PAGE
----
Minimum tax, Europe’s yes to US proposal: to G20 deal

Minimum tax, Europe's yes to US proposal: to G20 deal

Joe Biden’s new U.S. government breaks the global crisis of imposing a minimum tax on multinationals, and the European Union approaches an agreement.
For the first time, the US is formally considering their proposal: companies will have to pay at least 15% to the tax authorities in all OECD countries, a revolution that will permanently weaken the bottom line of the jurisdiction that attracts the top companies. Taxes. Treasury Secretary Janet Yellen will continue the discussion as part of the G7 Finance Ministers’ Meeting.

OK to the US proposal from the European Union

The European Union is leading with Italy, France and Germany, and is expected to reach an agreement in principle on the economic G20 in Venice in early July.
Finance Minister Daniel Franco has assured that Italy, the current president, is making every effort to ensure the achievement of a political agreement there. “We hope to have a deal this summer,” Olaf Scholes, the German finance minister, told Lisbon’s Ana Mal formal euro group on the imposition of a minimum tax on multinational companies and web tax.
For Scholes, the US proposal is “really a big step forward”, leading to the path of web taxation, as the agreement on minimum taxation will help “tackle the tax competition at the bottom of the big digital platforms”.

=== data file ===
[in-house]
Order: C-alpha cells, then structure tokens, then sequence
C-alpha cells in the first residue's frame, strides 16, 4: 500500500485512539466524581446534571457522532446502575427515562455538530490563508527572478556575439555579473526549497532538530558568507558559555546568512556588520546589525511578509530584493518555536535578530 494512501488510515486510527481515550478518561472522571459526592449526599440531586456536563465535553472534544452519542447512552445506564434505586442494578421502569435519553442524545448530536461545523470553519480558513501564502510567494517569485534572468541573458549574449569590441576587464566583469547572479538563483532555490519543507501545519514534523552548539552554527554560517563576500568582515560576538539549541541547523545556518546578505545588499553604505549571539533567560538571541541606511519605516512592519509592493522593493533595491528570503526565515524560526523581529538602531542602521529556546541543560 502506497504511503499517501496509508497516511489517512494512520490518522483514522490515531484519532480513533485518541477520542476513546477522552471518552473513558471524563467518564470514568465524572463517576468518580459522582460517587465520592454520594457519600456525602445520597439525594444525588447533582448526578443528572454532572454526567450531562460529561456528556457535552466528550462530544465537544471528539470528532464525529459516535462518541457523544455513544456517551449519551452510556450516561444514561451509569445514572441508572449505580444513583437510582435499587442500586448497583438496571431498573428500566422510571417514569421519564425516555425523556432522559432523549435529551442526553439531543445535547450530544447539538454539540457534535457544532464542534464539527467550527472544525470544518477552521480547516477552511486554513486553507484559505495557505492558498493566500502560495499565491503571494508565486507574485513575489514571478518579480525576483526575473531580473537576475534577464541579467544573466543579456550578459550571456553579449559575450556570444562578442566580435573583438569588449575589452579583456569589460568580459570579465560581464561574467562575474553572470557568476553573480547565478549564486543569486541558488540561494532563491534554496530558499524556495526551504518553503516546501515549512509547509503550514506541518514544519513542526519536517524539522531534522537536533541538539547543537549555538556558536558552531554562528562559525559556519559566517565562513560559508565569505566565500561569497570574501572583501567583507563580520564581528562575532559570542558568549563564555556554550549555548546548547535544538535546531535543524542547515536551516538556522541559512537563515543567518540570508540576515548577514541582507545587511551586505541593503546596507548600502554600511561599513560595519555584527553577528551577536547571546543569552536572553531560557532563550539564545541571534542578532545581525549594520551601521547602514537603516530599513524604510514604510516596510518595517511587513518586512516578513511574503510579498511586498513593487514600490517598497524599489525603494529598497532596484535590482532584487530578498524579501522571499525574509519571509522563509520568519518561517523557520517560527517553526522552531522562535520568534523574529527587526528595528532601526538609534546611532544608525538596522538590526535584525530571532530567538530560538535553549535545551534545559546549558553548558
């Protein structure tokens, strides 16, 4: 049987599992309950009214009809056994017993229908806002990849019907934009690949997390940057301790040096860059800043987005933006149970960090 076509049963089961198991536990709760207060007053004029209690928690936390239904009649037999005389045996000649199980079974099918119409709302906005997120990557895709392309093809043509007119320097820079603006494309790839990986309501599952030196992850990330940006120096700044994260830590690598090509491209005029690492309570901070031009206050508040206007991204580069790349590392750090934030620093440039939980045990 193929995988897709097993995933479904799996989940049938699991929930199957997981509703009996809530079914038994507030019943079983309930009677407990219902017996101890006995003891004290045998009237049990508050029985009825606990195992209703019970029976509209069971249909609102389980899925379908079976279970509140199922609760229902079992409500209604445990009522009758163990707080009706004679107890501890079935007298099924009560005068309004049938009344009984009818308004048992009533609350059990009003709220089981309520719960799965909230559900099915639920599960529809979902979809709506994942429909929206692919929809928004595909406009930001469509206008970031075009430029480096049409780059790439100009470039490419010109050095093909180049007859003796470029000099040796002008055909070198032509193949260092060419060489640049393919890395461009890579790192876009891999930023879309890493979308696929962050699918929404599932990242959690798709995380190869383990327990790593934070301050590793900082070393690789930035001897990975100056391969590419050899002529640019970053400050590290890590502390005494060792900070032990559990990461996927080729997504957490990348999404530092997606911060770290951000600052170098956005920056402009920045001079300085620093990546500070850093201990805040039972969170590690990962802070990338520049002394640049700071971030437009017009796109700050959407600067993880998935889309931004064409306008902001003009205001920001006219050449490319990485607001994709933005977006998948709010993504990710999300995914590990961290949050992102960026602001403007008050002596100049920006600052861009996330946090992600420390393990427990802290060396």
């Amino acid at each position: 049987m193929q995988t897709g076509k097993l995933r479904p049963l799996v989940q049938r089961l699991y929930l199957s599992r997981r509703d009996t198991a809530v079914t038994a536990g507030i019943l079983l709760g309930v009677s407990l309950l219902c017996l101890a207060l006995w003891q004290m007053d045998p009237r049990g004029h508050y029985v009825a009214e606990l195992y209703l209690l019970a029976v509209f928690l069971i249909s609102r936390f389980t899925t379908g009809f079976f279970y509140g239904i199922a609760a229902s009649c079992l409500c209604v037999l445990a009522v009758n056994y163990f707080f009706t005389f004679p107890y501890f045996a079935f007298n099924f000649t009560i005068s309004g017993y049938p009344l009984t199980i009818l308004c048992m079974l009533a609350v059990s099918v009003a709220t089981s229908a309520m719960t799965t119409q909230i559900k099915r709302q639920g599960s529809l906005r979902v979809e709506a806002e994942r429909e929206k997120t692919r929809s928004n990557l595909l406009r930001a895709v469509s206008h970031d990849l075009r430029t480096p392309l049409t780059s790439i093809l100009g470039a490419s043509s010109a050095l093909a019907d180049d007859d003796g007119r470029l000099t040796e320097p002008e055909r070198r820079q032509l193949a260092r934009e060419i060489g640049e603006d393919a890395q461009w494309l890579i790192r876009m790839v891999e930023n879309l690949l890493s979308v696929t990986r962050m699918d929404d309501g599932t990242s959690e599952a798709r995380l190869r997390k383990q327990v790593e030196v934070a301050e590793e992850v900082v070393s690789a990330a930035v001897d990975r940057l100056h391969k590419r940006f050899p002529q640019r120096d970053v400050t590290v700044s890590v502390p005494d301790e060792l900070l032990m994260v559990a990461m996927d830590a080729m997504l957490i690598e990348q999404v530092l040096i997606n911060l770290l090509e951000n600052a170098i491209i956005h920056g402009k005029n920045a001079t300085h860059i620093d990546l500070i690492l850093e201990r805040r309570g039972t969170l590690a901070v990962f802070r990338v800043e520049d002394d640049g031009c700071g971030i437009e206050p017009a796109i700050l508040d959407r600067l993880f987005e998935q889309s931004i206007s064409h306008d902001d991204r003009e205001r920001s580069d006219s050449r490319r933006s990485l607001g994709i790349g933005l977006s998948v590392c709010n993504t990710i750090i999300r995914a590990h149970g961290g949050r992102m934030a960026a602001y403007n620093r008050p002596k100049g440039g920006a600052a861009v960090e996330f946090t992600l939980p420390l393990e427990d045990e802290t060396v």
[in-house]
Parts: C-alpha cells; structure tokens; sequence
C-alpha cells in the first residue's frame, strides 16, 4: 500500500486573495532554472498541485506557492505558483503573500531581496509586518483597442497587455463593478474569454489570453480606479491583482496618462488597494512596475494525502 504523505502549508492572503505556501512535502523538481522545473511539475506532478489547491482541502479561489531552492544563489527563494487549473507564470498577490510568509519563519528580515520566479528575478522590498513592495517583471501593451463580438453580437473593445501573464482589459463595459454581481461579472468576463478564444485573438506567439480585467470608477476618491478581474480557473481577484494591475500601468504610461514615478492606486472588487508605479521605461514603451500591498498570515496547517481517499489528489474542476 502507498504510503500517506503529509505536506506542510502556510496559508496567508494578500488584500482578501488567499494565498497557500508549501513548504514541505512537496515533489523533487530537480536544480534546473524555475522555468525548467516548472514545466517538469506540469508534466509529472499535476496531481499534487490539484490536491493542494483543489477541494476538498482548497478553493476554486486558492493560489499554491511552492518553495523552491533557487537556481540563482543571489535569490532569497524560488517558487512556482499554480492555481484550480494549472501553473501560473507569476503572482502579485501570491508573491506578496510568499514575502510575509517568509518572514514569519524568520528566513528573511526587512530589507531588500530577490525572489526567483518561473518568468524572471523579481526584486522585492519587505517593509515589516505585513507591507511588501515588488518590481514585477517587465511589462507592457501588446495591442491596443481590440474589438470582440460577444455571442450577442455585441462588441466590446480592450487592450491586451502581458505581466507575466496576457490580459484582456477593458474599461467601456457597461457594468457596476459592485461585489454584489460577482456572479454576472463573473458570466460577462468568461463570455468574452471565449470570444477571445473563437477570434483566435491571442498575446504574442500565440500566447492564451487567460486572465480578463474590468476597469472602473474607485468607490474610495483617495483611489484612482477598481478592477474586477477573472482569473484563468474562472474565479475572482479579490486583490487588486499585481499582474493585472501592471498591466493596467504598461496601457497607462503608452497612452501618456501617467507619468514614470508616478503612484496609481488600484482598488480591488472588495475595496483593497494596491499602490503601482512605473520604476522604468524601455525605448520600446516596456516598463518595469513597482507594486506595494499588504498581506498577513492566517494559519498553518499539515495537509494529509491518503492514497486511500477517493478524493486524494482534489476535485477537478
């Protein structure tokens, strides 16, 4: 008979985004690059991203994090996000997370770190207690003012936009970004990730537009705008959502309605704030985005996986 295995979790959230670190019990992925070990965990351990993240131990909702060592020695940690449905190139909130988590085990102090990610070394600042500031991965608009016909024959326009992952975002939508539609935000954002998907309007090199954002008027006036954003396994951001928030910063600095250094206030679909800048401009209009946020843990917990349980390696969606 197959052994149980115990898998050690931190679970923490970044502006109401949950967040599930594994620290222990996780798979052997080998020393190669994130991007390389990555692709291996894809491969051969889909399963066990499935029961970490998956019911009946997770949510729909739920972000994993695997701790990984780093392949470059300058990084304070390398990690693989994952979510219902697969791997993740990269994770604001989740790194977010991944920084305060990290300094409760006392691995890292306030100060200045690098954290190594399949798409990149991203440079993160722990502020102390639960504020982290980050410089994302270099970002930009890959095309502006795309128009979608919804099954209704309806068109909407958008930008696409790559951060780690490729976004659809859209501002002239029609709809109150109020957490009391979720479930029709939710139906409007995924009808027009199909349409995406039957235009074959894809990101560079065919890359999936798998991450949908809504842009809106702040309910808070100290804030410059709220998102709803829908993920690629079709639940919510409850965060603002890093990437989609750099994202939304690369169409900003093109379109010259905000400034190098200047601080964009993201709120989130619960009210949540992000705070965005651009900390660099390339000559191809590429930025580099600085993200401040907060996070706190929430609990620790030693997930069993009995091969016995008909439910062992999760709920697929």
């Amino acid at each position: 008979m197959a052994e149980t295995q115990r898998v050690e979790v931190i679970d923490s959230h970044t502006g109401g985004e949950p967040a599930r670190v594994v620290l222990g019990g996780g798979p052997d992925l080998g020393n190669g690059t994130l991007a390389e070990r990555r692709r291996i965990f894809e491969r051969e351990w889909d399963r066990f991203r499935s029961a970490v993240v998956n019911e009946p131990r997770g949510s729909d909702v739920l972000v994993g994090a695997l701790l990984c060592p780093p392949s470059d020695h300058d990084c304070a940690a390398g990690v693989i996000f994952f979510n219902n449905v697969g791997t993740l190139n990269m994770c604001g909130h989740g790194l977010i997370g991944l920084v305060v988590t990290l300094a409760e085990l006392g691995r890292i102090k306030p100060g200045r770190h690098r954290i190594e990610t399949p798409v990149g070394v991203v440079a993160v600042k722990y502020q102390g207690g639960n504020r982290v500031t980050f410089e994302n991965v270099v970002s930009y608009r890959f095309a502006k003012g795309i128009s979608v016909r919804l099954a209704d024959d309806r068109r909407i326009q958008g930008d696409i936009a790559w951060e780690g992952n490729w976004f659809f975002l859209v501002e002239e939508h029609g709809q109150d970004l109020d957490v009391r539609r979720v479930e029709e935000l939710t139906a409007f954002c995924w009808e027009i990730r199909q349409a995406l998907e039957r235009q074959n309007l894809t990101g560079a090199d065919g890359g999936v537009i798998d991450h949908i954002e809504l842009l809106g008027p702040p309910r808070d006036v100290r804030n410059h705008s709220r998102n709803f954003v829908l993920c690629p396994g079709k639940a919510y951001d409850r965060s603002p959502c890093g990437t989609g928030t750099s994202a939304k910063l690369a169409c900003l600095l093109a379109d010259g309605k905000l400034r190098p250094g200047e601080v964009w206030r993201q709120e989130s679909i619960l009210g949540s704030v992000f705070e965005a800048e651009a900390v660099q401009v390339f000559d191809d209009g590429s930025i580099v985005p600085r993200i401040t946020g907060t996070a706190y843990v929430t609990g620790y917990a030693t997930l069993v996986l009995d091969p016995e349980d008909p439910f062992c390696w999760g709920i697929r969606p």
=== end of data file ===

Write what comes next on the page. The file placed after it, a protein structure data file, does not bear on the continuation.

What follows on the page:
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Franco: “Steps to International Tax Architecture”

“This is another important step towards a new international tax architecture agreement,” he said. For French colleague Bruno Le Meyer, the lowest rate would be 15% “good compromise”.

But the numbers are not written in stone. “The main issue is not the figures,” but “make a political deal as soon as possible, that is, during the G20 summit in Venice, Italy, in early July,” explained Le Myre, who has always been important. At that point, there was a compromise on the “pillar of digital taxation”.

Smaller countries are in doubt

While large European economies are satisfied with the U.S. move, and optimistic about the deal, smaller countries remain more skeptical, as they base their economies on tax schemes that are precisely in favor of multinational corporations, even though they are generally below the minimum limit and completely illegal.
Ireland, for example, charges 12.5%.

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